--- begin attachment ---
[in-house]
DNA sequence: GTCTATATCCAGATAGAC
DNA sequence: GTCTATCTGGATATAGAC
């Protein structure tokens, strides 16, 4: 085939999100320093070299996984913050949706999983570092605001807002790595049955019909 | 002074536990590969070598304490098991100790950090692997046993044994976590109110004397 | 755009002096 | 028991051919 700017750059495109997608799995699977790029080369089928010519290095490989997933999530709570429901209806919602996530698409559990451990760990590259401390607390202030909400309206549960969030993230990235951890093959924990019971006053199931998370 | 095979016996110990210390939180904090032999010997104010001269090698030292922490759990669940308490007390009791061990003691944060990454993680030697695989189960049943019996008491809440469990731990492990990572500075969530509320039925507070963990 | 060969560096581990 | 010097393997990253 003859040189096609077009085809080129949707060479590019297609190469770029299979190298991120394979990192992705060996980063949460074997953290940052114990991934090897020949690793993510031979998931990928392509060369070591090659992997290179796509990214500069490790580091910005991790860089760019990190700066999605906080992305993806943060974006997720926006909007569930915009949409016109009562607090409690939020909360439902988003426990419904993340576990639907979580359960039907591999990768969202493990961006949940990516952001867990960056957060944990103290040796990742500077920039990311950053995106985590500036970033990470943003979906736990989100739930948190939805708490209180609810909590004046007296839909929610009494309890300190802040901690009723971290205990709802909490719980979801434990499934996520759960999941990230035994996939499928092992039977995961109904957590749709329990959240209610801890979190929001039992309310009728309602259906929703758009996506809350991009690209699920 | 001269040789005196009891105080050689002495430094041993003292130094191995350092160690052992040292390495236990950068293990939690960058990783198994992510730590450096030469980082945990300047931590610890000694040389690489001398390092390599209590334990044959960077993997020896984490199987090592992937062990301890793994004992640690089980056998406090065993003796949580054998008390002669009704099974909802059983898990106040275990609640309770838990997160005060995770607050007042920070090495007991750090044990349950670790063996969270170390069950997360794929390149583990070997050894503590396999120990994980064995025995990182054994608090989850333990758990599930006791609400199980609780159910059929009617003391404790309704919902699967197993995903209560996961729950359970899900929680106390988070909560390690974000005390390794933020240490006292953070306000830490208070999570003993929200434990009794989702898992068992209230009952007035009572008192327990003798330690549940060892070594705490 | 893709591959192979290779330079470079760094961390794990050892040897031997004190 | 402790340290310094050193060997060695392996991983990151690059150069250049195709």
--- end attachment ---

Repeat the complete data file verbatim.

[in-house]
DNA sequence: GTCTATATCCAGATAGAC
DNA sequence: GTCTATCTGGATATAGAC
């Protein structure tokens, strides 16, 4: 085939999100320093070299996984913050949706999983570092605001807002790595049955019909 | 002074536990590969070598304490098991100790950090692997046993044994976590109110004397 | 755009002096 | 028991051919 700017750059495109997608799995699977790029080369089928010519290095490989997933999530709570429901209806919602996530698409559990451990760990590259401390607390202030909400309206549960969030993230990235951890093959924990019971006053199931998370 | 095979016996110990210390939180904090032999010997104010001269090698030292922490759990669940308490007390009791061990003691944060990454993680030697695989189960049943019996008491809440469990731990492990990572500075969530509320039925507070963990 | 060969560096581990 | 010097393997990253 003859040189096609077009085809080129949707060479590019297609190469770029299979190298991120394979990192992705060996980063949460074997953290940052114990991934090897020949690793993510031979998931990928392509060369070591090659992997290179796509990214500069490790580091910005991790860089760019990190700066999605906080992305993806943060974006997720926006909007569930915009949409016109009562607090409690939020909360439902988003426990419904993340576990639907979580359960039907591999990768969202493990961006949940990516952001867990960056957060944990103290040796990742500077920039990311950053995106985590500036970033990470943003979906736990989100739930948190939805708490209180609810909590004046007296839909929610009494309890300190802040901690009723971290205990709802909490719980979801434990499934996520759960999941990230035994996939499928092992039977995961109904957590749709329990959240209610801890979190929001039992309310009728309602259906929703758009996506809350991009690209699920 | 001269040789005196009891105080050689002495430094041993003292130094191995350092160690052992040292390495236990950068293990939690960058990783198994992510730590450096030469980082945990300047931590610890000694040389690489001398390092390599209590334990044959960077993997020896984490199987090592992937062990301890793994004992640690089980056998406090065993003796949580054998008390002669009704099974909802059983898990106040275990609640309770838990997160005060995770607050007042920070090495007991750090044990349950670790063996969270170390069950997360794929390149583990070997050894503590396999120990994980064995025995990182054994608090989850333990758990599930006791609400199980609780159910059929009617003391404790309704919902699967197993995903209560996961729950359970899900929680106390988070909560390690974000005390390794933020240490006292953070306000830490208070999570003993929200434990009794989702898992068992209230009952007035009572008192327990003798330690549940060892070594705490 | 893709591959192979290779330079470079760094961390794990050892040897031997004190 | 402790340290310094050193060997060695392996991983990151690059150069250049195709």